Individual Days - Italy


September 18, 2023

The Hotel Serenissima provided a hardy breakfast for our group. After eating, we started our Venice orientation tour.

We met our local tour guide, Laura, for a winding, walking tour through the canals of Venice.

The city is built on wood pilings driven down to the hard clay. I would have thought the water would break down the wood, but it serves to petrify it. However, the wood beams are periodically replaced. There are a lot of renovations and repairs being done all over Venice.

New wood piling is being installed.
Gondola under Rialto Bridge

Have you heard the phrase “worth your weight in salt”? Salt was a highly sought-after commodity because it was used to preserve as well as a spice. Salt was a major export that helped make Venice wealthy.

In 1878, an aqueduct was built to bring fresh water to the island.

Laura took us to Cà del Sol – a Venetian mask and costume shop. The artists create masks for carnival and balls as well as for decoration. We got an overview from Ahmit on how masks are made and decorated. The guys in our tour group also got to model some of the traditional mask styles.

Special paper and glue to make paper-mâché mask.
Cutting out eyes - different shapes show different expressions.

We finished our group tour in St. Mark’s Square. The rest of the day was free, so we booked visits to Doge’s Palace and St. Mark’s Basilica.

Doge's Palace

Cynthia was our guide for the “Secrets of Doge’s Palace” tour. We went behind the scenes to see prison cells, interrogation rooms, the various courtrooms, law libraries, etc.

We also got to hear the story of Casanova’s time in prison in 1755, who helped him, and how he escaped in 1756. We also heard the tale of the guard who ended up taking his place.

Inner courtyard
Lower-level cell - as the tide comes in, the cell would fill with water. Would be very cold in winter!
Cell numbers were upside down Roman numerals which instilled fear and represented they were damned to the underworld.
Torture Room
Ceiling Casanova was digging through to escape. Fortunately, he stopped before he destroyed the artwork.

After we finished the tour, we walked through the rest of the Doge’s Palace. We walked over the Bridge of Sighs to the main prison area.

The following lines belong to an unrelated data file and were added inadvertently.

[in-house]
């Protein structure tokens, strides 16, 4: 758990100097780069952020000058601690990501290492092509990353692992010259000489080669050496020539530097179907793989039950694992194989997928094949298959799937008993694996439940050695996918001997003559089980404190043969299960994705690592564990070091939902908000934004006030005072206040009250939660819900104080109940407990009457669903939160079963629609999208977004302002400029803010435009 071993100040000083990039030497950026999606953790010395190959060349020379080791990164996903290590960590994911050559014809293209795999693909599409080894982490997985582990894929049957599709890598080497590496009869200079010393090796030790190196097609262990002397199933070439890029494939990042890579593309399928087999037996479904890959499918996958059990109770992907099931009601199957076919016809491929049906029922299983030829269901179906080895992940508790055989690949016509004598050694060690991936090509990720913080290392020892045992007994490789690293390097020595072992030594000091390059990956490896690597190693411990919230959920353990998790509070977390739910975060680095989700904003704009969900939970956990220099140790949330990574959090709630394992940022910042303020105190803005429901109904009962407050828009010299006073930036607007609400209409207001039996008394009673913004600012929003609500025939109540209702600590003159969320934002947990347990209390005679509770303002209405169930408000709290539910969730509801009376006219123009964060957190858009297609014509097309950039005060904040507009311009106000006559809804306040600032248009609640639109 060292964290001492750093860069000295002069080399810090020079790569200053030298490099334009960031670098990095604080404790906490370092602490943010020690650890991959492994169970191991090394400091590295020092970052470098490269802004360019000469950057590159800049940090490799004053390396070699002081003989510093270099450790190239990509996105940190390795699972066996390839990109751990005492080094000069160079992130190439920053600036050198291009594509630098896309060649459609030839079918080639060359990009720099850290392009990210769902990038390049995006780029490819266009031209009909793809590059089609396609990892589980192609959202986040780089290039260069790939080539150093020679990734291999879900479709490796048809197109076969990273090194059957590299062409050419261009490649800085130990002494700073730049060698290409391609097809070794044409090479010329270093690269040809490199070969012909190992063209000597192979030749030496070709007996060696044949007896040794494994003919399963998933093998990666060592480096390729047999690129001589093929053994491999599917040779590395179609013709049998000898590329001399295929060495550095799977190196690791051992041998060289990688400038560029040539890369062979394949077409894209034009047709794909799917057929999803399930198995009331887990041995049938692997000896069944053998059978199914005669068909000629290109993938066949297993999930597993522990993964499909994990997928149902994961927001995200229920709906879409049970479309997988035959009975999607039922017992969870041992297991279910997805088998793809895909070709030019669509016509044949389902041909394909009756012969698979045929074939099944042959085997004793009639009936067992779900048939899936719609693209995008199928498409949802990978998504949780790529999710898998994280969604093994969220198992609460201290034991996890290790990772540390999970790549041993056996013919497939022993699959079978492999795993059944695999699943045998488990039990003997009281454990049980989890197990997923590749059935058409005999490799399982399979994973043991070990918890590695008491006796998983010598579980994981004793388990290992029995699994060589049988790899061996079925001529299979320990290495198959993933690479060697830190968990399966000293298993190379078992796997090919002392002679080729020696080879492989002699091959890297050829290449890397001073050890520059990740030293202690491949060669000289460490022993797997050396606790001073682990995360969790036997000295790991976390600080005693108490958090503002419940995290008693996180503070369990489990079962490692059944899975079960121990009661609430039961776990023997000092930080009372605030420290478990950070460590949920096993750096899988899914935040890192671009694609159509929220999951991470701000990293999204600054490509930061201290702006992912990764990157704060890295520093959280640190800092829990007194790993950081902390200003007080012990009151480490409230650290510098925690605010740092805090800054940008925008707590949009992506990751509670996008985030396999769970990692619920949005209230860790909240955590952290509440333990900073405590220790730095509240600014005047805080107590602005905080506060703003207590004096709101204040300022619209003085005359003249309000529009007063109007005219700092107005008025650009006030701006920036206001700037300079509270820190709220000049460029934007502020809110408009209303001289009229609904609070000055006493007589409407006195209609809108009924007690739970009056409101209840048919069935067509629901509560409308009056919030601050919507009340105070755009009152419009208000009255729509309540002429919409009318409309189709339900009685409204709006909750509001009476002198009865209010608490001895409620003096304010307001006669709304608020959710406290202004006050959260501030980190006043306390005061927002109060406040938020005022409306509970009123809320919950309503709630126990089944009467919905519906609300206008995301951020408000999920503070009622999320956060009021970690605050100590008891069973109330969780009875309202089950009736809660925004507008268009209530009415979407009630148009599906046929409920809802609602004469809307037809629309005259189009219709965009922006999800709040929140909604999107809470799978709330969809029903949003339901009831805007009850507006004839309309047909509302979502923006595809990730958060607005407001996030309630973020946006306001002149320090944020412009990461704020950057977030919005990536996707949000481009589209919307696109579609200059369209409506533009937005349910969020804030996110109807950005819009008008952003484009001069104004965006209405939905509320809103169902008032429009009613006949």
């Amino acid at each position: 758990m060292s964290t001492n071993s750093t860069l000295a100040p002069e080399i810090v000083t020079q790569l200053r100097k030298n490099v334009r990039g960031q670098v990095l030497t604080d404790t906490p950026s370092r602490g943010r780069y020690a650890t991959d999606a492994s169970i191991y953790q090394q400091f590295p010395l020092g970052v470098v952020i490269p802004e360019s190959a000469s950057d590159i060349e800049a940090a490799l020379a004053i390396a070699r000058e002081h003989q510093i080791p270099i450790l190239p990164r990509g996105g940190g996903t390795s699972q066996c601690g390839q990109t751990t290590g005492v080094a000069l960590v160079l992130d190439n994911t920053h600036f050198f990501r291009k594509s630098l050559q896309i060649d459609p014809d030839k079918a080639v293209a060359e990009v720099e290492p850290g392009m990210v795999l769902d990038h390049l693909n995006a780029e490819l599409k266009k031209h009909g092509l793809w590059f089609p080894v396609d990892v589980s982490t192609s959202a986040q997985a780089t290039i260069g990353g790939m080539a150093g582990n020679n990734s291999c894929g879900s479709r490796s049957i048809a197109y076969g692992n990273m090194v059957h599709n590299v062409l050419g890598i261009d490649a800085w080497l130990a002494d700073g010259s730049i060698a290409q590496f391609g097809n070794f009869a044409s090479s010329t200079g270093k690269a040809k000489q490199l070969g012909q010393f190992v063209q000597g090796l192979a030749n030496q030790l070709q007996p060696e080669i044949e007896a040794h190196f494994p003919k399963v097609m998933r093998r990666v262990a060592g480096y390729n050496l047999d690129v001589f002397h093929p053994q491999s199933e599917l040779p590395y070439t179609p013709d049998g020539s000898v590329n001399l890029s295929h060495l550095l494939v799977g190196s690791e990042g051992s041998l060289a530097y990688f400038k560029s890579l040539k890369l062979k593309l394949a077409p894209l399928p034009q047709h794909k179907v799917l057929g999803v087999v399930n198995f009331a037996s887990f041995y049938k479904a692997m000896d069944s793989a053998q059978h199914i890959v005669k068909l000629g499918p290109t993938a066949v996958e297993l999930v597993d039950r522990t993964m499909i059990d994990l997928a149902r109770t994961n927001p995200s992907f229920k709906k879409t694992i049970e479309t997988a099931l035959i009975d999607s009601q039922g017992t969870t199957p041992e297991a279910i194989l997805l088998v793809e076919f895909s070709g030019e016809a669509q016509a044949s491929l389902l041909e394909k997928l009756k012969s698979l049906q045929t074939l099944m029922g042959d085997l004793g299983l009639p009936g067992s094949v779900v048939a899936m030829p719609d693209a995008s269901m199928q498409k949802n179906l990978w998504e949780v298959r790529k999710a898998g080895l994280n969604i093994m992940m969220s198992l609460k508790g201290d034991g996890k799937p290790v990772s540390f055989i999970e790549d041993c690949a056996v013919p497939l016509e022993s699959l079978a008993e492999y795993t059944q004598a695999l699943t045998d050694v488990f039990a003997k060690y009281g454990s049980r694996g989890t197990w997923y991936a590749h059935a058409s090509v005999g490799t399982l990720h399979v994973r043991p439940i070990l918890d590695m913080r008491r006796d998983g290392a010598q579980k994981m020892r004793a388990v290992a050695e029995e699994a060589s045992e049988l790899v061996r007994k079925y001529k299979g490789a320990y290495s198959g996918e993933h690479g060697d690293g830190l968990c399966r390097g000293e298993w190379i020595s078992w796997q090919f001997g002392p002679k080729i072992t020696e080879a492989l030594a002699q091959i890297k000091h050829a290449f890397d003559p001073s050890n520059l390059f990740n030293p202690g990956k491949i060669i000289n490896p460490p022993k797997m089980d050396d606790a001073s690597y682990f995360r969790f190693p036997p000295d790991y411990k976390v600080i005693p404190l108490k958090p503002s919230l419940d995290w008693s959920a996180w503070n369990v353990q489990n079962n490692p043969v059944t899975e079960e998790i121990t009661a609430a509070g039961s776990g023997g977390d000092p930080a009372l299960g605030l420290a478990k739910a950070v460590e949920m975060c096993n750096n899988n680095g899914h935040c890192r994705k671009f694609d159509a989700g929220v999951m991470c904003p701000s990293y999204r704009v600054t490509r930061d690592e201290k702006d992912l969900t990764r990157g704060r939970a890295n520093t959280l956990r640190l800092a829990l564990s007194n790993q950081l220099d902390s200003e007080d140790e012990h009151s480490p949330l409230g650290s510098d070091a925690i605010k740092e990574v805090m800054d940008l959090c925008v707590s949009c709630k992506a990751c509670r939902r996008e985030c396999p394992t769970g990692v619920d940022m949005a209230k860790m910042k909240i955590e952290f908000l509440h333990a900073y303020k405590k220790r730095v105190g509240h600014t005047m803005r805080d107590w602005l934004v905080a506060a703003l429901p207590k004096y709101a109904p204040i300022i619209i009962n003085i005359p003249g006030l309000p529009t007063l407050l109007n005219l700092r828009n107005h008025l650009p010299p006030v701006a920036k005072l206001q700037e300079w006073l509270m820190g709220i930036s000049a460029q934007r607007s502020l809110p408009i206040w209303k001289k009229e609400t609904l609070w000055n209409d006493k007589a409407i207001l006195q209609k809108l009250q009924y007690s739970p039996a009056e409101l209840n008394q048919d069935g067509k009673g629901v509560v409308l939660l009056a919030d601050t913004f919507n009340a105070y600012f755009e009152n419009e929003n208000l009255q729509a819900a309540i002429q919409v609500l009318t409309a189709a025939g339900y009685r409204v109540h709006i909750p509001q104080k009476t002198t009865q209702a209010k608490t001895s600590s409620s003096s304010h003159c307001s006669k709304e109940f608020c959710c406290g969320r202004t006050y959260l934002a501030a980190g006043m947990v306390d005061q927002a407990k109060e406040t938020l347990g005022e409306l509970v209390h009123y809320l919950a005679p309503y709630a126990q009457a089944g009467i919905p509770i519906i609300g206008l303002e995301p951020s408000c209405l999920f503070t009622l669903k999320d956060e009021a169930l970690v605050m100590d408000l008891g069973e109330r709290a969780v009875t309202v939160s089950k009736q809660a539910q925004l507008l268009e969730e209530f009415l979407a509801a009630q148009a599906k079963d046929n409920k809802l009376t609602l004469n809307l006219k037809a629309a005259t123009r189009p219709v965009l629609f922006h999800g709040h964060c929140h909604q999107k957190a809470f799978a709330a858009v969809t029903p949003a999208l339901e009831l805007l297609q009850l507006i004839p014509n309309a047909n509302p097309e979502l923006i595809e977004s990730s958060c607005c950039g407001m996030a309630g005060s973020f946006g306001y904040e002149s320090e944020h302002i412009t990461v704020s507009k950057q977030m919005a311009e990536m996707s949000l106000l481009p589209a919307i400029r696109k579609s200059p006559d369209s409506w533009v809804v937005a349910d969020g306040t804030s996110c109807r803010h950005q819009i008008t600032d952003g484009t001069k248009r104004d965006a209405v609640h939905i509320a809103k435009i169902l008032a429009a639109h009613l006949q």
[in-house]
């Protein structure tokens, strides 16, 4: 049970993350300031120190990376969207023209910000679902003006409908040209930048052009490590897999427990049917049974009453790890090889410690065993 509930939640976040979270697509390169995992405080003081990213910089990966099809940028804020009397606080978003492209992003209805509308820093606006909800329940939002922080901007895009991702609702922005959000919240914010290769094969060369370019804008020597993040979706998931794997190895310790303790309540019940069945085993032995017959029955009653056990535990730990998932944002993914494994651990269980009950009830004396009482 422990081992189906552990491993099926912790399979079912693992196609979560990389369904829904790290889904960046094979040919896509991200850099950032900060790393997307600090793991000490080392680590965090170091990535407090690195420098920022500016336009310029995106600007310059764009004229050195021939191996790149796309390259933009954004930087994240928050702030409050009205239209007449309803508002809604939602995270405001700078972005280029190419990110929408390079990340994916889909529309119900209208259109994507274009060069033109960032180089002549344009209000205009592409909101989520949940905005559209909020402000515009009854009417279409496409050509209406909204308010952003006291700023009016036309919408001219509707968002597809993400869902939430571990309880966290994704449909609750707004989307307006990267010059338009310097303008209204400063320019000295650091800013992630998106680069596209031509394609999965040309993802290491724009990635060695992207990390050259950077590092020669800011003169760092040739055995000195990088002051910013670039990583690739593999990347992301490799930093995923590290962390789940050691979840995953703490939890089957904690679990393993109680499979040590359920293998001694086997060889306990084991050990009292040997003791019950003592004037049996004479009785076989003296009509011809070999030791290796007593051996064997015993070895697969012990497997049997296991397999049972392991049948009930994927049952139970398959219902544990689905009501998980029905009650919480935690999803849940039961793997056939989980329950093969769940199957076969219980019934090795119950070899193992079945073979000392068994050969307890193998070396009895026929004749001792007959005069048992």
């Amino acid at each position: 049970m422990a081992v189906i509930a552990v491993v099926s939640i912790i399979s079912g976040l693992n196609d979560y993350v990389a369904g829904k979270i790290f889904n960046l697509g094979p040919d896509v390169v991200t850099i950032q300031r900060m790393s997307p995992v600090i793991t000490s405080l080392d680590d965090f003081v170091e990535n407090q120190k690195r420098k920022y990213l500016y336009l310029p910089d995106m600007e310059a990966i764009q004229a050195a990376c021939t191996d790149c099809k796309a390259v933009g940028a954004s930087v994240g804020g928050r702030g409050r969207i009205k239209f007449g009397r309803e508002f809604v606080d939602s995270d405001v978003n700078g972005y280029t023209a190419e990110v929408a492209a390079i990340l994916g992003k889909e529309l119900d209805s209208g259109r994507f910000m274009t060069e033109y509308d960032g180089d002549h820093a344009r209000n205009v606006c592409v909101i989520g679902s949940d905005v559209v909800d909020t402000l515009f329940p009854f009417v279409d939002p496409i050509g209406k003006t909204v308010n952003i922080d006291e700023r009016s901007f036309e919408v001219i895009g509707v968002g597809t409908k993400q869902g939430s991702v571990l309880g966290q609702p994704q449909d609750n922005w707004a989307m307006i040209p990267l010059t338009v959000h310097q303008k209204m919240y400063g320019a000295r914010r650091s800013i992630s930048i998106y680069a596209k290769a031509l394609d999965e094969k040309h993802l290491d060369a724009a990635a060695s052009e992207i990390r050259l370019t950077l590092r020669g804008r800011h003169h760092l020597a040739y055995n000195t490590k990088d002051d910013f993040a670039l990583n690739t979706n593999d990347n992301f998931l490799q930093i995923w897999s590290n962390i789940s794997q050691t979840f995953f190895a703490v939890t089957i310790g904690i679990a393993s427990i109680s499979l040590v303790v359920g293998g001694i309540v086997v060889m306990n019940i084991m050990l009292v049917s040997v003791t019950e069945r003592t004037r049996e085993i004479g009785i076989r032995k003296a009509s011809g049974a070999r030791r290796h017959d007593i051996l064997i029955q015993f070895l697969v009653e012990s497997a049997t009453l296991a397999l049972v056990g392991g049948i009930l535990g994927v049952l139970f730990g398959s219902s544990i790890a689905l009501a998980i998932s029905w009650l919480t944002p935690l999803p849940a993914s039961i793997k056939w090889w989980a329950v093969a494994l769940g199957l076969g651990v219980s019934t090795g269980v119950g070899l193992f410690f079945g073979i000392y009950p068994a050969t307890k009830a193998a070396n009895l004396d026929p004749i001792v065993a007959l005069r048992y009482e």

We saw so many young tourists posing and taking selfies with the Bridge of Sighs as a backdrop. I don’t think they understand what it is. It isn’t a romantic bridge – like sighing because you are in love. This is where the prisoners walked after being sentenced from the courtroom to the prisons. The prisoners would look out of the small openings and sigh as they viewed their beloved Venice for the last time.

Inner courtyard towards St. Mark’s Basilica
San Giorgio Maggiore from Doge’s Terrace
Bridge of Sighs - South View
Bridge of Sighs - North View
Bridge of Sighs

St. Mark's Basilica

What does every Catholic Church need? A relic. St. Mark’s Basilica is said to hold the remains of St. Mark. In 828, two Venetian merchants traveled to Alexandria, Egypt, and stole the remains of St. Mark. The original basilica was built as an extension of the Doge’s Palace and was completed in 832 to house the remains.

St. Mark’s Basilica which now exists was built in 1063. It was built in the Byzantine style to represent the power of the prosperous Venetian Republic. The basilica is known for its gold mosaics everywhere.

Pala D’Oro is Italian for “Golden Pall” or “Golden Cloth”. It is the high altar at St. Mark’s Basilica. The photos do not do it justice. It is covered in gold!

The Loggia dei Cavalli are the 4 horses that were displayed at the Hippodrome of Constantinople until taken from the Byzantine Empire by Venetian forces in 1204. The collars around the necks were added to cover the seams where the looters had cut off the heads of the horses to transport them. The horses were installed on the terrace of St. Mark’s Basilica in 1254. The real horses are now inside the museum with replicas outside on the terrace.

Got to see some of the mosaics up close. Zoom in to see the tiny tiles that are used throughout the entire church.

The original horses from the 8th or 9th century
The golden angel (Gabriel) on top of the tower is a weathervane.
Saints and Angels killing dragons is a reoccurring theme in Venice.

Unfortunately, most Vaporettos were canceled due to a one-day strike of the transportation workers. Instead of visiting the other islands, we just walked around the main island.


We switched up our dinner plans and ate a light dinner early right off St. Mark’s Square.

Romantic Evening

After dinner, we attended the Interpreti Veneziani Orchestra at San Vidal Church.

We strolled back to our hotel and enjoyed Venice at night.

We walked 9.8 miles today.

If you are ready for a different country, select from the menu at the top of the page.

Use the menu links below to navigate to each individual day’s page. Caution: Information overload or travel wanderlust may occur. Proceed at your own risk.